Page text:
Guns Have the Power to Trigger Aggressive Thoughts, Says New Study

The study also examined how gun context can impact aggressiveness.
Donovan Alexander

Since the early 60s researchers have been eager to understand whether the actual presence of a gun increases aggression in participants. In a recent study published in the Social Psychological and Personality Science journal, researchers found out that not only the presence of a gun can increase aggressive thoughts but photos of individuals holding a gun can trigger aggressive thoughts in participants regardless of the subjects' intentions or role in society. This issue can all be thanks to the weapons effect. 

The Weapons Effect

How much do you know about the weapon's effect? After a study conducted by Leonard Berkowitz and Anthony LePage in 1967, Berkowitz stated, "Guns not only permit violence, they can stimulate it as well. The finger pulls the trigger, but the trigger may also be pulling the finger."

As you probably guessed, the study was about the weapons effect. During the study, participants were angered by a person pretending to be another participant, dubbed confederates. For the next part of the experiment, participants were seated at a table that had a shotgun and a revolver on it, or in the control condition, the table had badminton racquets and shuttlecocks.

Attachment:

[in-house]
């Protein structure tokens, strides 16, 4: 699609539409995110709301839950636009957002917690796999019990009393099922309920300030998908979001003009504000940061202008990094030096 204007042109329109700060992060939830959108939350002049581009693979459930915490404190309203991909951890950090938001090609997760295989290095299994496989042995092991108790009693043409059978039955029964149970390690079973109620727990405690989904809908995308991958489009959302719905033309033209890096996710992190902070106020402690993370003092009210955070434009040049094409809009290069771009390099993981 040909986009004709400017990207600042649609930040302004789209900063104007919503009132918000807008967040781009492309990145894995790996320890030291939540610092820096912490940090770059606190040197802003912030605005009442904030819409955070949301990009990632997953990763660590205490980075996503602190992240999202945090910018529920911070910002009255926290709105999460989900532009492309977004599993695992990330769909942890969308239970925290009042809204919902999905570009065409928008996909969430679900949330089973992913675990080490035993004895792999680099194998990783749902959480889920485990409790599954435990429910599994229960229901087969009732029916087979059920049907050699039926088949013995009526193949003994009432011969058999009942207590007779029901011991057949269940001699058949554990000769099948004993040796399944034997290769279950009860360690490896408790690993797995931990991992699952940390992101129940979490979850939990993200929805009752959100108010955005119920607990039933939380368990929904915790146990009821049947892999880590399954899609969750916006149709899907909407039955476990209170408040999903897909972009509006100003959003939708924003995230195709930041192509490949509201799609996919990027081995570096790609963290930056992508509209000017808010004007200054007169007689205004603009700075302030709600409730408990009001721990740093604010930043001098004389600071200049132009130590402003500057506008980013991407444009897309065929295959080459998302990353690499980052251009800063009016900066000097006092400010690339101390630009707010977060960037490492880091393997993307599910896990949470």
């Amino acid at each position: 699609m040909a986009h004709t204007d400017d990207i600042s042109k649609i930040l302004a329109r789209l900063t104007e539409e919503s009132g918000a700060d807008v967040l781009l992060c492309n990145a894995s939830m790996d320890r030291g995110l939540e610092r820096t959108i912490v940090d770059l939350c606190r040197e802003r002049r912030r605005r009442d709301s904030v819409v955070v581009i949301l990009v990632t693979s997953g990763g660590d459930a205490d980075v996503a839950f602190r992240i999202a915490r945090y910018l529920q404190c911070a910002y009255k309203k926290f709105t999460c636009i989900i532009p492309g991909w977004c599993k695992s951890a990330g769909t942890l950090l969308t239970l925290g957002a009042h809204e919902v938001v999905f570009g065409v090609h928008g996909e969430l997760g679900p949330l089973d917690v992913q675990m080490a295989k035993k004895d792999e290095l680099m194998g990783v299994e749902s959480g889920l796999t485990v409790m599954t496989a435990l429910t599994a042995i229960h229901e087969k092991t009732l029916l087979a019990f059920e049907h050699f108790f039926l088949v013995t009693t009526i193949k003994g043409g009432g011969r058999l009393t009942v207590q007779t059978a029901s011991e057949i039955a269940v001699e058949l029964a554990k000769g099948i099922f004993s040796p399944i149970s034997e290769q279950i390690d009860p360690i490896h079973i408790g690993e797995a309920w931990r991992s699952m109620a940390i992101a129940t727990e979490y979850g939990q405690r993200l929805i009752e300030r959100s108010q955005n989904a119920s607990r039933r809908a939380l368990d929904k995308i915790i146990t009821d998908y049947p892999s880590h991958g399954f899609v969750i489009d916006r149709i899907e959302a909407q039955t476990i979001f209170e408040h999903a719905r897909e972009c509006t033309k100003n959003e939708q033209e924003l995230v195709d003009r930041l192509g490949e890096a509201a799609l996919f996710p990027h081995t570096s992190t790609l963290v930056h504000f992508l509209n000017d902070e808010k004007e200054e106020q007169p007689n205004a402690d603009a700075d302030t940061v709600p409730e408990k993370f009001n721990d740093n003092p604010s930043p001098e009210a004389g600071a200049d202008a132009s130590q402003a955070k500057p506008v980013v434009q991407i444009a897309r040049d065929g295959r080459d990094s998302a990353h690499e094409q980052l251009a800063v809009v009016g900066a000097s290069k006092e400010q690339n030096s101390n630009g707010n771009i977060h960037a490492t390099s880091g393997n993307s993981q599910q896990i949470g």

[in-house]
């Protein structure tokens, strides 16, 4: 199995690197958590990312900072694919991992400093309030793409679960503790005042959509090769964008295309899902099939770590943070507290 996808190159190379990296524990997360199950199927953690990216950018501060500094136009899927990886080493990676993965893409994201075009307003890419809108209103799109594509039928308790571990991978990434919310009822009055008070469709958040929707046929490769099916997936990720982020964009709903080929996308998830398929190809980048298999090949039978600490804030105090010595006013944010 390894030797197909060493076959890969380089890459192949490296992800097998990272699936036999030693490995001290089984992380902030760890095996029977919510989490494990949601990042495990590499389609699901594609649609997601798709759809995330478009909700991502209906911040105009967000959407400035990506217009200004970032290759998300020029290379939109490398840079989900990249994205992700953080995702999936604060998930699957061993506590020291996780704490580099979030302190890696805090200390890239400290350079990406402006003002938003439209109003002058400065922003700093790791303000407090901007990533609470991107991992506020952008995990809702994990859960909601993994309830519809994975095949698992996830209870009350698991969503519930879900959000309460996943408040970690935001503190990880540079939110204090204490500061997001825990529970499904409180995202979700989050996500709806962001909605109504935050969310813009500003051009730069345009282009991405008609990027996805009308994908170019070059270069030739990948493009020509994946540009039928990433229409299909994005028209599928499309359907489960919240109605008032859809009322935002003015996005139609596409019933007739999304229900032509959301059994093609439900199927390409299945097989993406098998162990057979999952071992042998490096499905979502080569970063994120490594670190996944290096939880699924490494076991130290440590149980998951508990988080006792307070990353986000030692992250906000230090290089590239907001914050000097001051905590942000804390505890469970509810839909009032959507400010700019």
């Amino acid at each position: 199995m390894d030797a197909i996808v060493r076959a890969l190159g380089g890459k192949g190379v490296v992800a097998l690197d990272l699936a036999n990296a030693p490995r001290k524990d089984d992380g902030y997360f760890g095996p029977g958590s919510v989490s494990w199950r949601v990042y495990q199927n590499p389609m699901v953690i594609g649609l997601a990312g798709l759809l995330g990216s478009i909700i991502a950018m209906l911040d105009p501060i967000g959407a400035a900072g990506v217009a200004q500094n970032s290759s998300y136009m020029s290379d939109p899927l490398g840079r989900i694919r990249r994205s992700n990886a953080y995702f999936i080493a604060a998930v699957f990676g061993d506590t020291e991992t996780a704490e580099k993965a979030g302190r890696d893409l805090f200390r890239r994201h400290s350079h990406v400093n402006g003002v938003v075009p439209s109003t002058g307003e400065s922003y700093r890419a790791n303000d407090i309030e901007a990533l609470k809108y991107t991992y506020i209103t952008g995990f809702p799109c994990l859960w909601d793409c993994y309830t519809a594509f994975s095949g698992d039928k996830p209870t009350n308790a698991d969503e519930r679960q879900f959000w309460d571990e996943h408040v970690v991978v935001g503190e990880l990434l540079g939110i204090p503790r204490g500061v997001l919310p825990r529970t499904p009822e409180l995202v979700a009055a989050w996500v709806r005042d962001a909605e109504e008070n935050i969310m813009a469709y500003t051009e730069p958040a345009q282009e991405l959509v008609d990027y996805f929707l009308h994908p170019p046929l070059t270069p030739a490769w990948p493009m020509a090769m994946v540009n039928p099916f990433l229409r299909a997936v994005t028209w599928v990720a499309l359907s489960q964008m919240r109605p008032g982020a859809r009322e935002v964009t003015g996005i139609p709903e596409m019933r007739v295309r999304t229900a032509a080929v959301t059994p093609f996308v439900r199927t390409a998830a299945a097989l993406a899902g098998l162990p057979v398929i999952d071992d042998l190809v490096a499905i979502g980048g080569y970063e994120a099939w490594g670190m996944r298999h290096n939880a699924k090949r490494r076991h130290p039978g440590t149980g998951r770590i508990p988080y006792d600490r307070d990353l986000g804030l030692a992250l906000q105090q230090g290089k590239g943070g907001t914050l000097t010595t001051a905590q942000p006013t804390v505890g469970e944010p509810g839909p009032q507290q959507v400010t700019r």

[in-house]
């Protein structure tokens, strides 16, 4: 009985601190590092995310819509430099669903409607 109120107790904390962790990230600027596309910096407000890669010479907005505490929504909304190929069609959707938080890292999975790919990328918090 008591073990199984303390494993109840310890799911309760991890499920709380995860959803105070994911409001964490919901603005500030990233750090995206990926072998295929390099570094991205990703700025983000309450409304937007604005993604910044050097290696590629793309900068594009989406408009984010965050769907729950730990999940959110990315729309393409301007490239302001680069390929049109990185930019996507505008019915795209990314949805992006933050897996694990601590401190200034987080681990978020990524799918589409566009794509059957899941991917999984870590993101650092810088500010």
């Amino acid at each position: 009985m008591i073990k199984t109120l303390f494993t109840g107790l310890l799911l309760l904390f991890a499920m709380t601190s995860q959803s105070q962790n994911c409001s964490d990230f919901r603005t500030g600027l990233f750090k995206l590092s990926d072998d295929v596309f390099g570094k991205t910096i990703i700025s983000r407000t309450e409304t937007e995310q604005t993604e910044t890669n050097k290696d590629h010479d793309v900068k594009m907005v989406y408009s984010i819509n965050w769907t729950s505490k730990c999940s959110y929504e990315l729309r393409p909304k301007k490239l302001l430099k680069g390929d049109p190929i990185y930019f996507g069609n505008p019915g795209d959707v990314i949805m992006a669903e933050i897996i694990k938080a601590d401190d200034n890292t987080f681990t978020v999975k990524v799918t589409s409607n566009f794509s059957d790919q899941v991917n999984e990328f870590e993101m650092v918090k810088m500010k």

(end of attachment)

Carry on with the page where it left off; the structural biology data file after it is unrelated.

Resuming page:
Unaware of the role of the items on the table, participants were then asked to decide the level of electric shock to deliver to the confederate who had angered them, and the electric shocks were used to measure aggression. Participants who were exposed to guns were far more aggressive to the confederates than the other participants who saw the sports items. This is the weapons effect. 

The New Study

Previous studies focusing on the effects of weapons widely accepted that weapons automatically prime aggressive thoughts without acknowledging the role of contextual factors on the weapons effect. This new Ohio State University research conducted by Brad J. Bushman of Ohio State University focused on just that, the influence of contextual factors on the phenomenon.

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The study centered around whether or not different types of people holding a gun would still prime aggressive thoughts regardless of the perceived role of the subject. The study included two separate experiments. The first experiment had 470 participants with ages ranging from 18-82 years old. The subjects included eight photos with guns held against human targets that fell into five categories, which included: criminals carrying guns, soldiers in military gear with guns, police officers in military gear with guns, police officers in plain clothes and no guns, and lastly police officers in regular gear carrying guns.   

After the subjects were done looking at the photos, subjects were asked to complete 22-word fragments as fast as possible to measure negative thoughts. 

For the second experiment, researchers did the same thing but had subjects look at Olympians holding guns intended for non-human targets.  The study discovered that when participants saw someone with a gun, they spelled out more aggressive words compared to seeing those photos without guns and the Olympians  

The overall point of the study was to shed more light on the weapons effect and to showcase that intended use of a gun can trigger aggressiveness.   

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